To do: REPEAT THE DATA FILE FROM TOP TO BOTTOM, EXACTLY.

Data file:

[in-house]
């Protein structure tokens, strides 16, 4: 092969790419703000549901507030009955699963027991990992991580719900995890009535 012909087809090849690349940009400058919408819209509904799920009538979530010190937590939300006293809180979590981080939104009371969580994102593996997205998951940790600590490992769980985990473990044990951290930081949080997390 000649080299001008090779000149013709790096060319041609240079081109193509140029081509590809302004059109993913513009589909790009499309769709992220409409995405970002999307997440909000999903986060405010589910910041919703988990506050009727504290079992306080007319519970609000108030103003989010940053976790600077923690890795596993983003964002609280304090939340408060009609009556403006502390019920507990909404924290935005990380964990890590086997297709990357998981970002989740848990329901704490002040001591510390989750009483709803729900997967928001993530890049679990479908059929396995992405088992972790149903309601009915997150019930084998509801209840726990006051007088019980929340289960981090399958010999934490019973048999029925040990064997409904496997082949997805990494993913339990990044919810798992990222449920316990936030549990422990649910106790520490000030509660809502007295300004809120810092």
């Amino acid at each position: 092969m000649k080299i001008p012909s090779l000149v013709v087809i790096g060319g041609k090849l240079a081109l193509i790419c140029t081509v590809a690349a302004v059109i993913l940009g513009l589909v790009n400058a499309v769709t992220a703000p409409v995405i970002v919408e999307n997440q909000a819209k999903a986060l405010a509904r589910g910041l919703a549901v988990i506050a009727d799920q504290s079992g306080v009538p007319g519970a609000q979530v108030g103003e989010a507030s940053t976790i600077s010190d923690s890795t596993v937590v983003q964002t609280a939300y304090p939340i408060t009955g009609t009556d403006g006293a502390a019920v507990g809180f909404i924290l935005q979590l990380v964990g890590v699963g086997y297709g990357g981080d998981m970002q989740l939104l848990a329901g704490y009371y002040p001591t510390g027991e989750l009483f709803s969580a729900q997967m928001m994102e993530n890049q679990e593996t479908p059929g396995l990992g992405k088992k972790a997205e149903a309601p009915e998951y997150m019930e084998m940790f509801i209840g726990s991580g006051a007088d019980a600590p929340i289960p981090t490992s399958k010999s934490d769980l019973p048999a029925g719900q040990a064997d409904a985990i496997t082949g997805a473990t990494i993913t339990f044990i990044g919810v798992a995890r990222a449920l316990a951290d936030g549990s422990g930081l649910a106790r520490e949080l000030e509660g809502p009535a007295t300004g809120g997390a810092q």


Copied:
[in-house]
């Protein structure tokens, strides 16, 4: 092969790419703000549901507030009955699963027991990992991580719900995890009535 012909087809090849690349940009400058919408819209509904799920009538979530010190937590939300006293809180979590981080939104009371969580994102593996997205998951940790600590490992769980985990473990044990951290930081949080997390 000649080299001008090779000149013709790096060319041609240079081109193509140029081509590809302004059109993913513009589909790009499309769709992220409409995405970002999307997440909000999903986060405010589910910041919703988990506050009727504290079992306080007319519970609000108030103003989010940053976790600077923690890795596993983003964002609280304090939340408060009609009556403006502390019920507990909404924290935005990380964990890590086997297709990357998981970002989740848990329901704490002040001591510390989750009483709803729900997967928001993530890049679990479908059929396995992405088992972790149903309601009915997150019930084998509801209840726990006051007088019980929340289960981090399958010999934490019973048999029925040990064997409904496997082949997805990494993913339990990044919810798992990222449920316990936030549990422990649910106790520490000030509660809502007295300004809120810092």
């Amino acid at each position: 092969m000649k080299i001008p012909s090779l000149v013709v087809i790096g060319g041609k090849l240079a081109l193509i790419c140029t081509v590809a690349a302004v059109i993913l940009g513009l589909v790009n400058a499309v769709t992220a703000p409409v995405i970002v919408e999307n997440q909000a819209k999903a986060l405010a509904r589910g910041l919703a549901v988990i506050a009727d799920q504290s079992g306080v009538p007319g519970a609000q979530v108030g103003e989010a507030s940053t976790i600077s010190d923690s890795t596993v937590v983003q964002t609280a939300y304090p939340i408060t009955g009609t009556d403006g006293a502390a019920v507990g809180f909404i924290l935005q979590l990380v964990g890590v699963g086997y297709g990357g981080d998981m970002q989740l939104l848990a329901g704490y009371y002040p001591t510390g027991e989750l009483f709803s969580a729900q997967m928001m994102e993530n890049q679990e593996t479908p059929g396995l990992g992405k088992k972790a997205e149903a309601p009915e998951y997150m019930e084998m940790f509801i209840g726990s991580g006051a007088d019980a600590p929340i289960p981090t490992s399958k010999s934490d769980l019973p048999a029925g719900q040990a064997d409904a985990i496997t082949g997805a473990t990494i993913t339990f044990i990044g919810v798992a995890r990222a449920l316990a951290d936030g549990s422990g930081l649910a106790r520490e949080l000030e509660g809502p009535a007295t300004g809120g997390a810092q």